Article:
A head and shoulders (H&S) pattern is a reversal pattern that forms after an uptrend. A textbook H&S pattern starts to form when a stock rallies to a point and then pulls back to a particular level (left shoulder). Next, the stock will rally again, but this time to a higher peak (head) than the previous one. After forming the head, the stock will pull back to the same support area that the first shoulder did. Finally, the stock rallies a 3rd time, but not as high as the head (right shoulder). The level that has been created by all 3 of the pullbacks is simply a support level referred to as the “neckline”. The formation of an H&S pattern warns of a potential reversal of the uptrend into a possible downtrend.
To review the H&S pattern that has formed on Merck & Company’s stock, please take a look at the 1-year chart of MRK (Merck & Company, Inc.) below with my added notations:
MRK had been on a 5-month rally since its bottom in June. Over the last (6) months, the stock has created a very important level at $42.50 (red), which would also be the “neckline” support for the H&S pattern. Above the neckline you will notice the H&S pattern itself (blue). Confirmation of the H&S occurred when MRK broke its $42.50 “neckline” support. Also, notice the volume spike on the breakdown (pink). Volume increases on breakouts or breakdowns add validity to the break. So, the stock should be moving lower overall from here.
Keep in mind that simple is usually better. Had I never pointed out this H&S pattern, one would still think this stock is moving lower simply if it broke below the $42.50 support level. In short, whether you noticed the pattern or not, the trade would still be the same: On the break below the key $42.50 level.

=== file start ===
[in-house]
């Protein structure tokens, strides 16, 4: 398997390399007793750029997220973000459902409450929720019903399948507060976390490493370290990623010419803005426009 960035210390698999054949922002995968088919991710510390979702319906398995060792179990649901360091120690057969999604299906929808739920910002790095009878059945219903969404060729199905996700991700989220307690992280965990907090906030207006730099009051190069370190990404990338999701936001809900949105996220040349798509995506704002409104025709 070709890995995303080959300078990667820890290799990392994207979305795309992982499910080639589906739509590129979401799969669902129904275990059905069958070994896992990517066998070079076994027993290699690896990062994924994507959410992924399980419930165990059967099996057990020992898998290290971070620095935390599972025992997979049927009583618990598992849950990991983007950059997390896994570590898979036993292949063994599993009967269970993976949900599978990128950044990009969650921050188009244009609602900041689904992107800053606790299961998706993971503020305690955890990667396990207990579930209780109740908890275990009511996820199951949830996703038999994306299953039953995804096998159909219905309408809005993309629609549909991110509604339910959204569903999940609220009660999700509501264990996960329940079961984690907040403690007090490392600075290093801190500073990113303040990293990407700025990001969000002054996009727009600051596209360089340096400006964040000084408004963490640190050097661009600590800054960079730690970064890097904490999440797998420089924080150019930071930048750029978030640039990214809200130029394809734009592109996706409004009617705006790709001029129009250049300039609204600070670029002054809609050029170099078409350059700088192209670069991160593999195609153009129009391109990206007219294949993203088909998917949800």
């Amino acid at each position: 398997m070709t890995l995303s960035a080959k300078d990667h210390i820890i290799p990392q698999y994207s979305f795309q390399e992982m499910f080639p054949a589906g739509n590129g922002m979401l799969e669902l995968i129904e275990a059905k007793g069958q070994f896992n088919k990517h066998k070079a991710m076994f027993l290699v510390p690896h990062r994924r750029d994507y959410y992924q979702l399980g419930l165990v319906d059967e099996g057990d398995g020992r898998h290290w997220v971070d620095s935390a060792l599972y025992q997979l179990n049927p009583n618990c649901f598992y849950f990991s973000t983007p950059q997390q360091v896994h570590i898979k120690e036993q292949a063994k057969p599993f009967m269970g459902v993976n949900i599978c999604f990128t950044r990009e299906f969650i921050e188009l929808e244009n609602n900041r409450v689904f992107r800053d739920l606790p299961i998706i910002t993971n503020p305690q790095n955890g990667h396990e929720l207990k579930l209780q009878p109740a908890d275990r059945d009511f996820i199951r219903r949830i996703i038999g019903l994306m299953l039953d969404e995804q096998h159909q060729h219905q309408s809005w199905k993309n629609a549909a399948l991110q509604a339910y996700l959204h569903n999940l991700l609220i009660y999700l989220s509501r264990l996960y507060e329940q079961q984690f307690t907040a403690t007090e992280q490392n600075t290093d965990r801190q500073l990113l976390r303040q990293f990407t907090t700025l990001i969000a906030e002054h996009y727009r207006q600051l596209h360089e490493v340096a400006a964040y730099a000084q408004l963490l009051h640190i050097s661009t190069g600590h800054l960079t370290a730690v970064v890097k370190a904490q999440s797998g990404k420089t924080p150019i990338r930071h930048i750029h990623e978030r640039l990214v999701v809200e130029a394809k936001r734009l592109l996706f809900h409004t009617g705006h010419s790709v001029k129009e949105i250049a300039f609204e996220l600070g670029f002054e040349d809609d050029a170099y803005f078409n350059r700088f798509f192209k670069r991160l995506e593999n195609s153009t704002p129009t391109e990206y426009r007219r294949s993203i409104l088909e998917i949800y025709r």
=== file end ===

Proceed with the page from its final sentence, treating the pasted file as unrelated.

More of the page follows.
The Tale of the Tape: After embarking on a nice uptrend, MRK confirmed its head & shoulders pattern. A short trade could be placed now, or should be entered on any rallies up to or near the $42.50 level.
Before making any trading decision, decide which side of the trade you believe gives you the highest probability of success. Do you prefer the short side of the market, long side, or do you want to be in the market at all? If you haven’t thought about it, review the overall indices themselves. For example, take a look at the S&P 500. Is it trending higher or lower? Has it recently broken through a key resistance or support level? Making these decisions ahead of time will help you decide which side of the trade you believe gives you the best opportunities.
No matter what your strategy or when you decide to enter, always remember to use protective stops and you’ll be around for the next trade. Capital preservation is always key!
Christian Tharp, CMT